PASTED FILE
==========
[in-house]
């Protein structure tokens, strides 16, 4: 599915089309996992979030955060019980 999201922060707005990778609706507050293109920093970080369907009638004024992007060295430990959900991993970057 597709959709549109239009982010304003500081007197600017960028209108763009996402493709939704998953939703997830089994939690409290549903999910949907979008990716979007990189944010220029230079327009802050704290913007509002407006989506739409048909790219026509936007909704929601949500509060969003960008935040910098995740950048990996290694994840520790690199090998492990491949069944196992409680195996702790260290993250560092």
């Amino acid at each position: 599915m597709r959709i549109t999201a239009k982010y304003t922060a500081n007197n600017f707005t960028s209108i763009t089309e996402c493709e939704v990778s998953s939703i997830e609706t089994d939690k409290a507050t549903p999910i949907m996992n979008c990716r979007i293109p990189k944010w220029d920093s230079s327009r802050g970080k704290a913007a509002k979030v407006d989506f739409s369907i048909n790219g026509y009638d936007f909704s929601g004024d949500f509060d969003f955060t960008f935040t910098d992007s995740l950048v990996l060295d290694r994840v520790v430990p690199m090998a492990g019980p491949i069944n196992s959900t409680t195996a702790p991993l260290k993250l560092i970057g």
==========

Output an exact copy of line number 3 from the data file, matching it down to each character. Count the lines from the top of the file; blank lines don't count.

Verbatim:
């Amino acid at each position: 599915m597709r959709i549109t999201a239009k982010y304003t922060a500081n007197n600017f707005t960028s209108i763009t089309e996402c493709e939704v990778s998953s939703i997830e609706t089994d939690k409290a507050t549903p999910i949907m996992n979008c990716r979007i293109p990189k944010w220029d920093s230079s327009r802050g970080k704290a913007a509002k979030v407006d989506f739409s369907i048909n790219g026509y009638d936007f909704s929601g004024d949500f509060d969003f955060t960008f935040t910098d992007s995740l950048v990996l060295d290694r994840v520790v430990p690199m090998a492990g019980p491949i069944n196992s959900t409680t195996a702790p991993l260290k993250l560092i970057g």